Say the name 'Enron' and most people believe they've heard all about the story that imperiled a presidency, destroyed a marketplace, and changed Washington and Wall Street forever. But in the hands of Kurt Eichenwald, the players we think we know and the business practices we think have been exposed are transformed into entirely new, and entirely gripping, material. The cast includes but is not limited to George W. Bush, Dick Cheney, Paul O'Neill, Harvey Pitt, Colin Powell, Gray Davis, Arnold Schwarzenegger, Alan Greenspan, Ken Lay, Andy Fastow, Jeff Skilling, Bill Clinton, Rupert Murdoch, and Michael Eisner. Providing a you-are-there glimpse behind closed doors in the executive suites of the Enron Corporation, the Texas governor's mansion, the Justice Department, and even the Oval Office, Conspiracy of Fools is an all-true financial and political thriller of cinematic proportions.
©2005 Kurt Eichenwald; (P)2005 Books on Tape
"As an unadorned attempt to get into the heads of some major manipulators, this book can hardly be bettered." (Publishers Weekly)
"Conspiracy of Fools is a splendid achievement. Mr. Eichenwald has an encyclopedic grasp of a watershed business collapse, and has turned it into a gripping read, a true tale for our times." (The New York Times)
"A page-turning financial thriller....This book compares with Liar's Poker and Barbarians at the Gate in its breadth and depth of coverage of esoteric corporate culture and financial practices, recognizing the compelling human drama beneath the scandal." (Booklist)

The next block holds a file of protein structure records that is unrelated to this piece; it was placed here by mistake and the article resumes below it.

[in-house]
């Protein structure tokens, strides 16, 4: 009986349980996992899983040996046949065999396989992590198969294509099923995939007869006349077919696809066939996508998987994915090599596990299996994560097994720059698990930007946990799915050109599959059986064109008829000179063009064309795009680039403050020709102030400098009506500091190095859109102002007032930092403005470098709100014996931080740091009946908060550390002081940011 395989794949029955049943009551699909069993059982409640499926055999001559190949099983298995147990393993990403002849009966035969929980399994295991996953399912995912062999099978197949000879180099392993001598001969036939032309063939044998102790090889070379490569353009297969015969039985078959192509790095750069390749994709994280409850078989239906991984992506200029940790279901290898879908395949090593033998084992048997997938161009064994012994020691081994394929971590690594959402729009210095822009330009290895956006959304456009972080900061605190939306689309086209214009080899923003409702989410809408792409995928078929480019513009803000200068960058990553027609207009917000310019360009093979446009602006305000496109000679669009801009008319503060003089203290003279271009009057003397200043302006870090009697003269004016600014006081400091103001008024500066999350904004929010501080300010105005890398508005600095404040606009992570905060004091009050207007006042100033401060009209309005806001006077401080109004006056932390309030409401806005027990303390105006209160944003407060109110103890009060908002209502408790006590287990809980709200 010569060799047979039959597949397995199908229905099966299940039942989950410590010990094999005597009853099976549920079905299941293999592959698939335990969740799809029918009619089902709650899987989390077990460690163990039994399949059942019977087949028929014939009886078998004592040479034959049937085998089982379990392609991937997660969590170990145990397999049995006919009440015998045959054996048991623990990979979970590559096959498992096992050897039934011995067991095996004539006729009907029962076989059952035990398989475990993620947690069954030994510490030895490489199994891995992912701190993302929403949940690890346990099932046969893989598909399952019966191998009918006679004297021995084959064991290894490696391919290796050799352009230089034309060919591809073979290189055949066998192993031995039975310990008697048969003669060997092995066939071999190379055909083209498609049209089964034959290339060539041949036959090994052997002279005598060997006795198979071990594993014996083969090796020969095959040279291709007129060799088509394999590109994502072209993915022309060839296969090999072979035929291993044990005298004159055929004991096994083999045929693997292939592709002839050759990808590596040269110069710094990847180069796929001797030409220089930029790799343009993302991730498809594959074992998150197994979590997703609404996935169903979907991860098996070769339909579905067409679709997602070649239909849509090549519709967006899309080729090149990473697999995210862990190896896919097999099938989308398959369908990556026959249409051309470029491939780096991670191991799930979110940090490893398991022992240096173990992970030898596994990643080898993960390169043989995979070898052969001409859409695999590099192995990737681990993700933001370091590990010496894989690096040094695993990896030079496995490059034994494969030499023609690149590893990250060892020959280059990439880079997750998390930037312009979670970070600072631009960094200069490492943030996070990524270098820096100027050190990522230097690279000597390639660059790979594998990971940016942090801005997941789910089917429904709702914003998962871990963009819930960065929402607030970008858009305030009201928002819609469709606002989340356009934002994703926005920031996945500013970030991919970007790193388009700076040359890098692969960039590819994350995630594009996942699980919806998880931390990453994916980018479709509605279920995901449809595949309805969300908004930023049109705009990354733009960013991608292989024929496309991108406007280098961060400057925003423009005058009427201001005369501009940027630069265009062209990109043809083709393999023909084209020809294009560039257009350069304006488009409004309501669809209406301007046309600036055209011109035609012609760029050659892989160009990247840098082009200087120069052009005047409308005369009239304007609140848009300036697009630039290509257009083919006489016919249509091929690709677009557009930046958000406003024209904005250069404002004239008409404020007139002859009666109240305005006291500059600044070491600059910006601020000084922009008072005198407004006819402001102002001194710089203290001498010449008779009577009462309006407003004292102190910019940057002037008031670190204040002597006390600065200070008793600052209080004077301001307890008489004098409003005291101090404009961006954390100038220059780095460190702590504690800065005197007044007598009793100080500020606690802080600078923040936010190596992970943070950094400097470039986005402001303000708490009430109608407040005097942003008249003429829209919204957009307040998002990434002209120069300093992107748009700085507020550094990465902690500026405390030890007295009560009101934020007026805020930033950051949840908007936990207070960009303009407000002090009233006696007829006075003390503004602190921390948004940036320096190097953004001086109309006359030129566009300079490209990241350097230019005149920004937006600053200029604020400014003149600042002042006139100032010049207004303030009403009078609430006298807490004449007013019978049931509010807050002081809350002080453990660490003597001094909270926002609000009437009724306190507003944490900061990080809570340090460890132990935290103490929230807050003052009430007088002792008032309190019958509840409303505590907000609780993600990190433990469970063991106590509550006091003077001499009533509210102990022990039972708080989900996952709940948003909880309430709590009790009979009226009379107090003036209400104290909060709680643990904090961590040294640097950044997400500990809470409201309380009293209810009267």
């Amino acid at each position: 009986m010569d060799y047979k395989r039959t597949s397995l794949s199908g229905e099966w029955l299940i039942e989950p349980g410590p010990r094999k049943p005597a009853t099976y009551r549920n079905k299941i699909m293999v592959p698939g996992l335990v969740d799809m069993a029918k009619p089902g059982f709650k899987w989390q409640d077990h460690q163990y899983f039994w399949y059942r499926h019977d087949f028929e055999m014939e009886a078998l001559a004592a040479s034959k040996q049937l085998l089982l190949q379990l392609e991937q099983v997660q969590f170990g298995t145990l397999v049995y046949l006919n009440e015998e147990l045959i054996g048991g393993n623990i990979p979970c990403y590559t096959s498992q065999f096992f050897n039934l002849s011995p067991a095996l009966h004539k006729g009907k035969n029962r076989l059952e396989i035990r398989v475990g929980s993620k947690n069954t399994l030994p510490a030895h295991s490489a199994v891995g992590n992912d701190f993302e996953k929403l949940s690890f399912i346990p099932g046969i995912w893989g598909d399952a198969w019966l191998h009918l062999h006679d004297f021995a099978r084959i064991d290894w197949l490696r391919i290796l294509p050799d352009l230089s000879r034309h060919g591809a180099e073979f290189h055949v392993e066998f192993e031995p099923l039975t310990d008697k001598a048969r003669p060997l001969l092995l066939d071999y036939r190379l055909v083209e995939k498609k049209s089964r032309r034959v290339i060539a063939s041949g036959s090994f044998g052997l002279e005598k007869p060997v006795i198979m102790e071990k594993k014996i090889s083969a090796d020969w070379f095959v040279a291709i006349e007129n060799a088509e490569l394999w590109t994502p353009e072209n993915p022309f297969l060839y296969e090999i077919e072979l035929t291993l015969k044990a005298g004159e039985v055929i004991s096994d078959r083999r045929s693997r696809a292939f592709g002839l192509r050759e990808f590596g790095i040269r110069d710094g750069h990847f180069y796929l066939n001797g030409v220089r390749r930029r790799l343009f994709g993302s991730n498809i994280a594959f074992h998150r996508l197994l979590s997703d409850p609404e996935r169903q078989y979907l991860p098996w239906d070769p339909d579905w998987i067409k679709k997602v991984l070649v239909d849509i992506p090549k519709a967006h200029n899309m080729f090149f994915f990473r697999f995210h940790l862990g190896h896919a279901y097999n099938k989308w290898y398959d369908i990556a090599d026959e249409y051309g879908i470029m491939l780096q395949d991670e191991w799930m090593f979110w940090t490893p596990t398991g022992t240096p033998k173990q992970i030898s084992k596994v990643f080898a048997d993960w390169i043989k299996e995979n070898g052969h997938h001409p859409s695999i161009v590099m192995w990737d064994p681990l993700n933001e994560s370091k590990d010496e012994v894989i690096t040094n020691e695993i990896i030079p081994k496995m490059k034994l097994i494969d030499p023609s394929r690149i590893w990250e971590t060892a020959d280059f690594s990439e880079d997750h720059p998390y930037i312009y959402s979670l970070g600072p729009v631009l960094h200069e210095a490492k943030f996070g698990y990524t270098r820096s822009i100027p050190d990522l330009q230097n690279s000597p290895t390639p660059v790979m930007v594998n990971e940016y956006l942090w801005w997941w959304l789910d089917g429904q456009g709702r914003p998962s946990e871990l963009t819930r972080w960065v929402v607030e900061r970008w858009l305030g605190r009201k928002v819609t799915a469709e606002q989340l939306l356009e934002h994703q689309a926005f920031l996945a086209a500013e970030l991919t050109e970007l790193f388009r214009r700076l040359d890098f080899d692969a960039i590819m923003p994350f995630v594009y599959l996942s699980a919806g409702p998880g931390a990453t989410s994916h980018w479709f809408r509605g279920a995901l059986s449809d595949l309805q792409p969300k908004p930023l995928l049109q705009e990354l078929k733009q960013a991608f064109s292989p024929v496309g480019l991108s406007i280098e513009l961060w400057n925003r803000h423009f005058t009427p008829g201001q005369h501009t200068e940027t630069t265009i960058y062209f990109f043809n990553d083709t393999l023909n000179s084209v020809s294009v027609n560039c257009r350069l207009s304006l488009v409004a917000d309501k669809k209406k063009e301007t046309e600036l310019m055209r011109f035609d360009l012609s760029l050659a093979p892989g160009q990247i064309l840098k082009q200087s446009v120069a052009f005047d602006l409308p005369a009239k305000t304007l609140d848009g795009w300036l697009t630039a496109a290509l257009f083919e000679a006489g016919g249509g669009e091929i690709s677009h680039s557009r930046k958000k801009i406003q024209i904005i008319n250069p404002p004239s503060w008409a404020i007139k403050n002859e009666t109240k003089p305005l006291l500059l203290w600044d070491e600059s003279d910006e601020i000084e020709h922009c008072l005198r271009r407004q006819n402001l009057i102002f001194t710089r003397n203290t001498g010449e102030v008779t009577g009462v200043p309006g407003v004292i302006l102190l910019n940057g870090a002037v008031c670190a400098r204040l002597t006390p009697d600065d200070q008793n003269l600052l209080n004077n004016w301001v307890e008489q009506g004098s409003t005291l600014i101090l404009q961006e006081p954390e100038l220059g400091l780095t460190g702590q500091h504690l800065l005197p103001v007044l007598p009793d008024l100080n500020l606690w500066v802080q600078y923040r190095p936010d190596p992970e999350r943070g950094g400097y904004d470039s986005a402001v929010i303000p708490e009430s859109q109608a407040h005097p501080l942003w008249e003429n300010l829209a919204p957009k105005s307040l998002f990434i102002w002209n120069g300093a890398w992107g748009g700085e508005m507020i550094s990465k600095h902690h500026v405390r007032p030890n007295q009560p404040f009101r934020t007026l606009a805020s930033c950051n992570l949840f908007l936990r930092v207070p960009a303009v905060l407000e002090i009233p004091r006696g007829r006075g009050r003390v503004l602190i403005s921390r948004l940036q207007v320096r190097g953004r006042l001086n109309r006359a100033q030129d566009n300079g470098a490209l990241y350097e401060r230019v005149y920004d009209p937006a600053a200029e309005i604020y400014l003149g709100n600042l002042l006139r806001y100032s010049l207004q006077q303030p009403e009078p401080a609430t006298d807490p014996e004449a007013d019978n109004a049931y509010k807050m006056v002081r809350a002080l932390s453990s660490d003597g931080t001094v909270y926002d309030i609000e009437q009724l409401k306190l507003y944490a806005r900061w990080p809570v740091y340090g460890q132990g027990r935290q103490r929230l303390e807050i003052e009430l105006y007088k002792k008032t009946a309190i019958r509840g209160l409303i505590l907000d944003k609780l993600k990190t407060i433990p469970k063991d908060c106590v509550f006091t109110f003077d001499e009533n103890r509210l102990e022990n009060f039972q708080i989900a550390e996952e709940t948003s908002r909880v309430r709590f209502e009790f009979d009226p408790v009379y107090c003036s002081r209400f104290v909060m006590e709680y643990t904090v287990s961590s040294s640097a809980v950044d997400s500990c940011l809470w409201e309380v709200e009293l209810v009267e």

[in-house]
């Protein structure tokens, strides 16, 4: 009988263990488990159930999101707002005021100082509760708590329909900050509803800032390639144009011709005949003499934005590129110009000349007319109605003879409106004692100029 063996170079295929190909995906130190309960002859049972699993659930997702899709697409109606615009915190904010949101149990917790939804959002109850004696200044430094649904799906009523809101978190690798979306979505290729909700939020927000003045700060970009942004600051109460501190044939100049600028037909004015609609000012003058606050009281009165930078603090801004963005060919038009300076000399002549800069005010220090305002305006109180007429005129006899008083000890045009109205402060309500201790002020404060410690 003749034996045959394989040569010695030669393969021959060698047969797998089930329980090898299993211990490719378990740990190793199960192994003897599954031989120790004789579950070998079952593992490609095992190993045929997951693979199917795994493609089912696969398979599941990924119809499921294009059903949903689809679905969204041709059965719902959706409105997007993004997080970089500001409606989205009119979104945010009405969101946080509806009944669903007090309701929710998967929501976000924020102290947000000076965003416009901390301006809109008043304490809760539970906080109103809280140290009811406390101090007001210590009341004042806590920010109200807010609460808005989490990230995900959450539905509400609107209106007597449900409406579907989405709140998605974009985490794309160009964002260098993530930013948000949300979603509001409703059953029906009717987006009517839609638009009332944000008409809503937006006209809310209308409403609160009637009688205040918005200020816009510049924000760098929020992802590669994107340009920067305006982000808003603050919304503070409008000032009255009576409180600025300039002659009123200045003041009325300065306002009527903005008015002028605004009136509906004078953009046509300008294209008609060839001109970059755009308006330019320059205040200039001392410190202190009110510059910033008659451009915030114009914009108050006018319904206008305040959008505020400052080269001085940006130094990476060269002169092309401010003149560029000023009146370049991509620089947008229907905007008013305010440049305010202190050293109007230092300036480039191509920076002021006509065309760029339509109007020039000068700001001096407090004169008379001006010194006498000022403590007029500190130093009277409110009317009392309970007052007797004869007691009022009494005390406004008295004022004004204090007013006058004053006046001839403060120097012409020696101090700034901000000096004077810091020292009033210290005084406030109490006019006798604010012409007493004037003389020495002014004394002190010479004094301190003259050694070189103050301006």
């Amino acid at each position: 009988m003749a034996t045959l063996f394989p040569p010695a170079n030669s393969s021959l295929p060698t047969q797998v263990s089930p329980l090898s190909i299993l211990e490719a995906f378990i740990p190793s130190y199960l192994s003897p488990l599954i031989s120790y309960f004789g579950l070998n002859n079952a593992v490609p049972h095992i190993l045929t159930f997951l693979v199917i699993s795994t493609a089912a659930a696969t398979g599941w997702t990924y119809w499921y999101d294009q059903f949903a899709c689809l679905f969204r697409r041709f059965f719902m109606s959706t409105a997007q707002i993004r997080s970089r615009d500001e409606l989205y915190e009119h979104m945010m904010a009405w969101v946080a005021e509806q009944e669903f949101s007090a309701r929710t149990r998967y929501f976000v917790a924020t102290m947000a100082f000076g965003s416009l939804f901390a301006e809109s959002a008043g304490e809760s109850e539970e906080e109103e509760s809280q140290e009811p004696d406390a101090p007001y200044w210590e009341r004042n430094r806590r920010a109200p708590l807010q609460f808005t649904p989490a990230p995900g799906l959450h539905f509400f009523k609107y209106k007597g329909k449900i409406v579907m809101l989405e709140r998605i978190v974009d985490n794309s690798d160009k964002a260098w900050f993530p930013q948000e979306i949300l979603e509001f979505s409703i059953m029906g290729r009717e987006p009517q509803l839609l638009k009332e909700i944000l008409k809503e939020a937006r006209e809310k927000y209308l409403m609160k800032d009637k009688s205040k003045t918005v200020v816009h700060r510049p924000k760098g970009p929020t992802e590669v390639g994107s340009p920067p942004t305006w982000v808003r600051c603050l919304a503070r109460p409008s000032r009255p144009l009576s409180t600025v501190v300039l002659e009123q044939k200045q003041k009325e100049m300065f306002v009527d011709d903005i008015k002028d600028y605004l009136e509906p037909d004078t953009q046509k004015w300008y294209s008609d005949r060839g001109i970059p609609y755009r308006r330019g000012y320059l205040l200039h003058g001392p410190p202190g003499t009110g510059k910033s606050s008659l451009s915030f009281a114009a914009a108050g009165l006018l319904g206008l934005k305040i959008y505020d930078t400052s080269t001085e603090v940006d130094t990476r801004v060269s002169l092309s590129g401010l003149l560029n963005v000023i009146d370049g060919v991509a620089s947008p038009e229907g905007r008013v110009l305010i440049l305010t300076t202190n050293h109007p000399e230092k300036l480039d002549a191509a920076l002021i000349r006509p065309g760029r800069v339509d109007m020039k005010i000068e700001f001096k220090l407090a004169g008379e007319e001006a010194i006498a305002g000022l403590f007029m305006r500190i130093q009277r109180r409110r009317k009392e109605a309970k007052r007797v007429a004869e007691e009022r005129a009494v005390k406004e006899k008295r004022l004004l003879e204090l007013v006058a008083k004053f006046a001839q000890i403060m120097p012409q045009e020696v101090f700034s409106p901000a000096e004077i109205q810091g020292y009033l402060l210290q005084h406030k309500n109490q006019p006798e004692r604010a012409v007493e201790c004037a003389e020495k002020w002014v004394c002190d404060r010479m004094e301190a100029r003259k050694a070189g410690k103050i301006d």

The book was thoroughly enjoyable!! but it felt like fiction with good and bad guys... mostly bad greedy guys !! but loved it !!
This was the book that started me listening to books. What a great story. The complexity is more manageable when it's read TO you - if I had seen the book on a shelf, I would never have picked it up. The book makes commuting fun.
This book is well worth the two credits - both in length and in quality.
This story is told like a Grisham or Bender novel. Knowing how this is going to end is apart of what makes this book so surreal.
It shows the danger of arrogant and narcissistic personalities running a company, especially one that dealt with billions of dollars.
The research that had to be done to tell the story in this way is mind boggling. The author goes into what people are thinking, what they ate for lunch that day, what was happening in their family life in a manner that you can't stop listening.
This book again confirms that "if it's too good to be true..."
There's lots of characters and the author goes into who they all are and where they fit in the forth part of the book at about 7 hours. It would be good if this was available to look at every 3 or 4 hours of listening.
The beginning of this book was fascinating, it was clearly explained to a financial moron like me what exactly was happening and why. But I quit halfway through the 2nd part. Hey, guys, I got it in the first part, I understand, I don't need to have every deal explained ad nauseam. I GOT it! I'll go log into MSNBC to see how it all ends.
Just plain boring!
I should have loved it. I'm the CEO of a small cap corporation myself and, by the way, I have previously been a manager in a "Fortune 100" company.
Sorry, I just didn't like this book.
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